A Secret Library, Digitally Excavated
2013-10-16 0:00

By Jacob Mikanowski | The New Yorker



Just over a thousand years ago, someone sealed up a chamber in a cave outside the oasis town of Dunhuang, on the edge of the Gobi Desert in western China. The chamber was filled with more than five hundred cubic feet of bundled manuscripts. They sat there, hidden, for the next nine hundred years. When the room, which came to be known as the Dunhuang Library, was finally opened in 1900, it was hailed as one of the great archaeological discoveries of the twentieth century, on par with Tutankhamun’s tomb and the Dead Sea Scrolls.

The library was discovered by accident. In the early Middle Ages, Dunhuang had been a flourishing city-state. It had also long been famous as a center of Buddhist worship; pilgrims travelled great distances to visit its cave shrines, comprised of hundreds of lavishly decorated caverns carved into a cliff on the city’s outskirts. But by the early twentieth century, the town was a backwater, and its caves had fallen into disrepair. Wang Yuanlu, an itinerant Taoist monk, appointed himself their caretaker. One day, he noticed his cigarette smoke wafting toward the back wall of a large cave shrine. Curious, he knocked down the wall, and found a mountain of documents, piled almost ten feet high.

Although he couldn’t read the ancient scripts, Wang knew he had found something of incredible significance. He contacted local officials and offered to send the materials to the provincial capital; strapped for cash and preoccupied with the Boxer Rebellion, they refused. Soon, however, rumors of the discovery began to spread along the caravan routes of Xinjiang. One of the first to hear about it was the Hungarian-born Indologist and explorer Aurel Stein, who was then in the middle of his second archaeological expedition to Central Asia.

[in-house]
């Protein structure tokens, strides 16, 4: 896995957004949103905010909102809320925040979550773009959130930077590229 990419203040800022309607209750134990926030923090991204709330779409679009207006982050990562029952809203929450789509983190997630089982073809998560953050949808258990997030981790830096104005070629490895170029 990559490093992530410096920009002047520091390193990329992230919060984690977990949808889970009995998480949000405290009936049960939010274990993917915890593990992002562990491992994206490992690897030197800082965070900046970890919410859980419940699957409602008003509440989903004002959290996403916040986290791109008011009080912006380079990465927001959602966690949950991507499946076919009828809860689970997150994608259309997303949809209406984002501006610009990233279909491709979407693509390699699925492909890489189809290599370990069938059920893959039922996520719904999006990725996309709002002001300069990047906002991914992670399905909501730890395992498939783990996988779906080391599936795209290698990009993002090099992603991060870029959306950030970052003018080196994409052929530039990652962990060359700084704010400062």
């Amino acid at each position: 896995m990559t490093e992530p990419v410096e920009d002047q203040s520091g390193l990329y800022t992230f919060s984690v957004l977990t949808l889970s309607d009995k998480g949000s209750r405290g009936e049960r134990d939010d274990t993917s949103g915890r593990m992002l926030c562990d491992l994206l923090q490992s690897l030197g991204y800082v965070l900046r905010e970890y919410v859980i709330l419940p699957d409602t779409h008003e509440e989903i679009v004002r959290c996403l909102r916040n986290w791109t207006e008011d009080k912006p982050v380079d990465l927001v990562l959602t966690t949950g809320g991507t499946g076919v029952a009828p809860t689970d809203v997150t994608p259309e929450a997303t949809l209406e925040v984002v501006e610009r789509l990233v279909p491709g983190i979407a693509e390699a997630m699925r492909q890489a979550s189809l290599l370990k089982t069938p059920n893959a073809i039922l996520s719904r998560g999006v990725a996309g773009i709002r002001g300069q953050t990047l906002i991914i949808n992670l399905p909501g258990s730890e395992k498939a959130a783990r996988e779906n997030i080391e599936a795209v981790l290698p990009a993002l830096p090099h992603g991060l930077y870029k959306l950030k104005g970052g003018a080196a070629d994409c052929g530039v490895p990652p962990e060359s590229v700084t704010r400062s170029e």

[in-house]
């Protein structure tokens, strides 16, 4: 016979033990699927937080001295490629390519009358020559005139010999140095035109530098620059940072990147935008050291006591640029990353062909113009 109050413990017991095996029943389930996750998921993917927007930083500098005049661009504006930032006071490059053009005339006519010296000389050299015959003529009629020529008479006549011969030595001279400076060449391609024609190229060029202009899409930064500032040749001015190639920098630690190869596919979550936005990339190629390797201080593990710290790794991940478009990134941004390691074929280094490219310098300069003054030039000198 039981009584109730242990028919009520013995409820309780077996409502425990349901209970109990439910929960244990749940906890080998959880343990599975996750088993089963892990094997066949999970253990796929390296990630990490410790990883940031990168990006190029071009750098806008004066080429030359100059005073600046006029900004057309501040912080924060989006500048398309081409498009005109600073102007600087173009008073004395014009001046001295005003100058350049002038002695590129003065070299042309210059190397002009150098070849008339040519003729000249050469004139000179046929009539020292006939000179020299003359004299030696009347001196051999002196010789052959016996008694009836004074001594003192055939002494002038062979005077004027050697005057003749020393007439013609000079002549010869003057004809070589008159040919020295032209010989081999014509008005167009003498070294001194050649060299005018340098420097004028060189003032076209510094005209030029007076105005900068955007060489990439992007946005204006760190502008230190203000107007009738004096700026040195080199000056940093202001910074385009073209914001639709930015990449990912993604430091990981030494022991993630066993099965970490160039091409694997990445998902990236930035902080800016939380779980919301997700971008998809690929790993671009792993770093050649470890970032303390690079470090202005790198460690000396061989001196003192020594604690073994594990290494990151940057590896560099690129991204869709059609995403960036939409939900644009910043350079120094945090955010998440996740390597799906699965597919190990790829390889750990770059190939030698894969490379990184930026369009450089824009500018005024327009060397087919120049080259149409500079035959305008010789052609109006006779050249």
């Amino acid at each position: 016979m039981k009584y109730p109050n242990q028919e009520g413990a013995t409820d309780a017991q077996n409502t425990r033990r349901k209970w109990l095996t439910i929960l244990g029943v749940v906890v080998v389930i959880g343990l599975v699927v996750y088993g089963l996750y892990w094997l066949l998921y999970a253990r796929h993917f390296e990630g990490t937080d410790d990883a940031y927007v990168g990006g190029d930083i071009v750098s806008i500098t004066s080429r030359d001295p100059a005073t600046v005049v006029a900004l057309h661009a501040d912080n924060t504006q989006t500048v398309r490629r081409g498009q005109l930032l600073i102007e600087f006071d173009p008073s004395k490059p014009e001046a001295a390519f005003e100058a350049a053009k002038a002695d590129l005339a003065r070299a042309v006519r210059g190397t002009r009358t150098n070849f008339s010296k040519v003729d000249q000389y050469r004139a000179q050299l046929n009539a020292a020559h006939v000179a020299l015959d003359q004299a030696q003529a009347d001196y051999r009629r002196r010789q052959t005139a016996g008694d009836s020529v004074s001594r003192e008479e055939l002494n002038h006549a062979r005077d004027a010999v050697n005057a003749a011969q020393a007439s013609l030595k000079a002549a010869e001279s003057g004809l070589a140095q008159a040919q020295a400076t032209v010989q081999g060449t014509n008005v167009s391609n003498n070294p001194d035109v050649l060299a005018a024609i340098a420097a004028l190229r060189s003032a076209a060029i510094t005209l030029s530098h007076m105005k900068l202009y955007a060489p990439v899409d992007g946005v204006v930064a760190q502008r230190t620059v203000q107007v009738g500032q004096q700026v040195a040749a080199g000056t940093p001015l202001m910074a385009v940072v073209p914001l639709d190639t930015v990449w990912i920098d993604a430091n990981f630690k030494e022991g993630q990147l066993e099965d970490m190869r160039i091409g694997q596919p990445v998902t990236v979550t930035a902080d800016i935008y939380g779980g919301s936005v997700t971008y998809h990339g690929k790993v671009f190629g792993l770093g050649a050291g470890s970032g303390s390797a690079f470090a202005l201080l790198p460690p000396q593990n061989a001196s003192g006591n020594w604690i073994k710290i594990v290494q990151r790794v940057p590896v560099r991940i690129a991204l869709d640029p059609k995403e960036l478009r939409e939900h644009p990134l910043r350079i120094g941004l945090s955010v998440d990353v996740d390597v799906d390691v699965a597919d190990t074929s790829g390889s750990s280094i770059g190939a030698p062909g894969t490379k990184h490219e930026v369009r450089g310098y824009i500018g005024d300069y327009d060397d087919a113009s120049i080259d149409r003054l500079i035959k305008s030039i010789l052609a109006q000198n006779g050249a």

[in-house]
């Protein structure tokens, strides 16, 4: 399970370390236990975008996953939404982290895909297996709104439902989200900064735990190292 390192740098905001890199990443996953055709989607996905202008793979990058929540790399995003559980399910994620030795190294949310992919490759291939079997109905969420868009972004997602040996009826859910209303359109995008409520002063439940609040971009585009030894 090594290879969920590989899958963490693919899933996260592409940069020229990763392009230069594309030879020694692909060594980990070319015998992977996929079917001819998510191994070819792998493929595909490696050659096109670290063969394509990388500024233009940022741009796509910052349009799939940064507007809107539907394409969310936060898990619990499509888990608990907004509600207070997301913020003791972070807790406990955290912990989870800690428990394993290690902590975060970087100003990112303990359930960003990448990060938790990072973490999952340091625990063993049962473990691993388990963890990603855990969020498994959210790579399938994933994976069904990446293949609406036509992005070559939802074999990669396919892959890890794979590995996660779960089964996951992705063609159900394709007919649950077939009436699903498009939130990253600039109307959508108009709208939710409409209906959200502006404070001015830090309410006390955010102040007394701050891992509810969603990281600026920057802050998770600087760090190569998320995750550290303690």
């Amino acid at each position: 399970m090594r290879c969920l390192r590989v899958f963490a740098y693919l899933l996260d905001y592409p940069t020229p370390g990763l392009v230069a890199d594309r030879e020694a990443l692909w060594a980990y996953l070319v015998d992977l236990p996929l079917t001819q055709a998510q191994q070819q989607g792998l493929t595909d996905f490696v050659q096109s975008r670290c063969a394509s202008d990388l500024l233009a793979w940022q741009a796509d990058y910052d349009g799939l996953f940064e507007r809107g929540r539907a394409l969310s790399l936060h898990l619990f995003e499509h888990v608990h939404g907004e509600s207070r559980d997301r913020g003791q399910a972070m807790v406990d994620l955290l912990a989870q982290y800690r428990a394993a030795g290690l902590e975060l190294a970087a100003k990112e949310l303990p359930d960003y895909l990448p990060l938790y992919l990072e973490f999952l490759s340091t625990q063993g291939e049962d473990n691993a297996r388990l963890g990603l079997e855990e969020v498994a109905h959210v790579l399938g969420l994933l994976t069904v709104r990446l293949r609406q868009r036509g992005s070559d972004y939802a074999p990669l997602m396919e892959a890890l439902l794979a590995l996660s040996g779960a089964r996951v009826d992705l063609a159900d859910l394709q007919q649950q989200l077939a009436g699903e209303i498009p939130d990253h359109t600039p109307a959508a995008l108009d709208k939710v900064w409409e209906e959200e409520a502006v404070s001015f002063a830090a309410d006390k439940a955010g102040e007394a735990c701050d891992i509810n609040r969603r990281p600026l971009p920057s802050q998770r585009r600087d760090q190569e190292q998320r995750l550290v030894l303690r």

Stein rushed to Dunhuang, and, after waiting for two months, he finally met with Wang. Negotiations were delicate. Wang didn’t want to let any of the documents out of his sight, and was uneasy about selling them. Stein prevailed, eventually persuading the monk by invoking his patron saint, Xuanzang, a Chinese pilgrim who made an arduous journey to India in search of religious texts in the seventh century A.D. Claiming to be following in Xuanzang’s footsteps, Stein convinced Wang to sell him some ten thousand documents and painted scrolls for a hundred and thirty pounds.

News of the Dunhuang Library set off a manuscript race among the European powers.

[...]

Read the full article at: newyorker.com



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